I. Healing in the Psalms
"The psalms remind us again of the intimate connection in the Israelite mind between sin and sickness on the one hand, and divine favor and healing on the other hand, reflecting a worldview in which physical restoration is taken as an indication of spiritual reconciliation" (Brown, 119).
Those psalms generally recognized as dealing with sickness and healing include 6, 30, 38, 41, 88, 91, 102, 103. Observations:
1. In several psalms there is evidence that sickness was often used by God as discipline for sin.
See Pss. 6:2-3,6-7; 32:1-7; 38; 41:1-4; 88:1-9,15-18; 102:1-5,8-11; 119:67,71,75 (although "affliction" need not always refer to physical illness).
Brown points out that "while the restored worshiper would be quick to acknowledge that it was good that he had been afflicted . . . , the affliction itself was not perceived as being a good thing. Rather, it was the necessary and fitting disciplinary tool to get him back on the path to life -- both spiritually and physically. Thus, God may use sickness to chasten a straying child, but this again proves the rule: Sickness indicates to the sufferer that something is wrong and that he or she has gotten off the path of life and is out of the favor of God. Proper response to this discipline is confession of sin and repentance, after which, the lesson having been learned, the sickness could be healed and complete fellowship with God restored. Chastisement had served its purpose" (240).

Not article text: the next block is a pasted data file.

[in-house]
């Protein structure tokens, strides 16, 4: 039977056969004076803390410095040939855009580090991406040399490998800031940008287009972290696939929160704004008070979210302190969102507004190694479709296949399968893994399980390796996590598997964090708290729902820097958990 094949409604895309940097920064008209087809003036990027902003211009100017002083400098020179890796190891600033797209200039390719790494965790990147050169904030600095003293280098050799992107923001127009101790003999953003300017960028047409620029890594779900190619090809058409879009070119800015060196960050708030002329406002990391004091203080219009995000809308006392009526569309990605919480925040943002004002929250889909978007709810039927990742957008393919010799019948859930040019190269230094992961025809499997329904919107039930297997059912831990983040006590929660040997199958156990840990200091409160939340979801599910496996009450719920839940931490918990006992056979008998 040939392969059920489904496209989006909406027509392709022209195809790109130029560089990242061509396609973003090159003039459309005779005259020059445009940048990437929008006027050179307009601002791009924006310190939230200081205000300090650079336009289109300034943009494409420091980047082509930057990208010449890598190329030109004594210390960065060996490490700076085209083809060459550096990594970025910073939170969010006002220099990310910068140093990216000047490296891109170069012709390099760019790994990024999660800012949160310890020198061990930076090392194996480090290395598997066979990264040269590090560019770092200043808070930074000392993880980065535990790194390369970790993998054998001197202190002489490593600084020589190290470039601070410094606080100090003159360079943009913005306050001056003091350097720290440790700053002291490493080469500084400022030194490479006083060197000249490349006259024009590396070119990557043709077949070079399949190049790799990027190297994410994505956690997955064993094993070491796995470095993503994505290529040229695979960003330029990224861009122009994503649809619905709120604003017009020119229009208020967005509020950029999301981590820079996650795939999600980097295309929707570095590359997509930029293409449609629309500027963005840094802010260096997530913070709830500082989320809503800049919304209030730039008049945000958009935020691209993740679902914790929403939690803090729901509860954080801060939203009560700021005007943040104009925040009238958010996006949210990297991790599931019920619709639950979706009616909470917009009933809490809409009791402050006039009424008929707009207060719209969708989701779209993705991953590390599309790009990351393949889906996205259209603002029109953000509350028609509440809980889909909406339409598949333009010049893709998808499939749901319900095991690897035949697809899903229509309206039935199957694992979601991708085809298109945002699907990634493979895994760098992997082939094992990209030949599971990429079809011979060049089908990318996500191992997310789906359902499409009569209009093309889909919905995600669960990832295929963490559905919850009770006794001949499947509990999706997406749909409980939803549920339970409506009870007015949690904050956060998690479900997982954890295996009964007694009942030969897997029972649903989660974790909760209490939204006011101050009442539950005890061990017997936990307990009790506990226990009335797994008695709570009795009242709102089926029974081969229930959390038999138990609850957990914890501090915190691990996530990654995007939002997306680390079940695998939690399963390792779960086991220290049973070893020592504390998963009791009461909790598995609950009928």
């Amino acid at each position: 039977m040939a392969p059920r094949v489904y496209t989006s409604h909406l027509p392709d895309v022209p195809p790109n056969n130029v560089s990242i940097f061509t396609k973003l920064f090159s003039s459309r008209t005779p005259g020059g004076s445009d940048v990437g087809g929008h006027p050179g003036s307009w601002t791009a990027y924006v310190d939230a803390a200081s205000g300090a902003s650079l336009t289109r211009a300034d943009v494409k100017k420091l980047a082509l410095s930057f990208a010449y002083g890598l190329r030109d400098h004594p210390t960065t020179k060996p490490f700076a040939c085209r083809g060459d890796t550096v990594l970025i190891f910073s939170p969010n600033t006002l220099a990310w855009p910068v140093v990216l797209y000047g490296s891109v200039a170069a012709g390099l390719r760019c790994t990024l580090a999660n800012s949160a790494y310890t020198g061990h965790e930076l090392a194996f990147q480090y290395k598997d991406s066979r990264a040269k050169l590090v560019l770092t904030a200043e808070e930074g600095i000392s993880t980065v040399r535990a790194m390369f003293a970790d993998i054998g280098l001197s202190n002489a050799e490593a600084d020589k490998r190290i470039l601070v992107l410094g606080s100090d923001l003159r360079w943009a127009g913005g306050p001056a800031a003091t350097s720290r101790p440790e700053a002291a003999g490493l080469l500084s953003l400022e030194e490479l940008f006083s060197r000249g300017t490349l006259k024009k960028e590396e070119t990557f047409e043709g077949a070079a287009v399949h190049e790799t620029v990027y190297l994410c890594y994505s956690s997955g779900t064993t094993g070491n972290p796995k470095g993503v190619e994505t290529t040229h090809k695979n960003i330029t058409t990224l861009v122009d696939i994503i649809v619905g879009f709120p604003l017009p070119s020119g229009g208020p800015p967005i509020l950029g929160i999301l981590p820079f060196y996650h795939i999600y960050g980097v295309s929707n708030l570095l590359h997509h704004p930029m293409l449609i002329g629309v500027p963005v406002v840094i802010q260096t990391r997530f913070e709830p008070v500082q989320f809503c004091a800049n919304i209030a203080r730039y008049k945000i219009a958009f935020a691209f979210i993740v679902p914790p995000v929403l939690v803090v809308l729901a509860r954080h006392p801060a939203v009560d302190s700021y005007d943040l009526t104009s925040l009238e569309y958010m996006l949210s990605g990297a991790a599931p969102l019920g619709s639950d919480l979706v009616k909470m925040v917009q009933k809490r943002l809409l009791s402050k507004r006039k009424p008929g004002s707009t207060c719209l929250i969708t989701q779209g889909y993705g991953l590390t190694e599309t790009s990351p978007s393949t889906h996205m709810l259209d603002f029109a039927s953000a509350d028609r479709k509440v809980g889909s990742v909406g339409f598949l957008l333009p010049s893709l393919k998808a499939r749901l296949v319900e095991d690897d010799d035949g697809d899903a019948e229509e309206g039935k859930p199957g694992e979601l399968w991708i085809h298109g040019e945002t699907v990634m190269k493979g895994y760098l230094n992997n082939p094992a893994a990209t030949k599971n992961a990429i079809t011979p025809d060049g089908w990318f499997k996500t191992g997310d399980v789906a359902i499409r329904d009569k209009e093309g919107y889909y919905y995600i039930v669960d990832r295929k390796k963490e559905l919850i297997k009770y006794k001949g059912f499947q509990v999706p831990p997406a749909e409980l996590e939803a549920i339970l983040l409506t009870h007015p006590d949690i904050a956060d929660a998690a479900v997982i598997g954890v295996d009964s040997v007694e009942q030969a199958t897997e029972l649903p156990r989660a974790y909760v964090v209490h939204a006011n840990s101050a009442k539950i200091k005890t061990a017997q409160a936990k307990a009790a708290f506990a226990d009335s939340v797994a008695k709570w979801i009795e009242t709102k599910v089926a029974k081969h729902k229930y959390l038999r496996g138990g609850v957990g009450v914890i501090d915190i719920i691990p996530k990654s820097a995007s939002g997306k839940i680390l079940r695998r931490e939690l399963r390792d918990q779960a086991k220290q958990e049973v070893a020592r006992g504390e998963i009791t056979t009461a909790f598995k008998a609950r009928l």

2. In Psalm 103 we see that the healing of diseases is as much a part of who God is and what He does as the forgiving of iniquities.
Note the emphasis in v. 3 on the word "all". No sin is too dirty or defiling or dark or wicked that God cannot forgive it. So, too, no disease is too deep or crippling or long-lasting or resistant to medicine that God cannot heal it.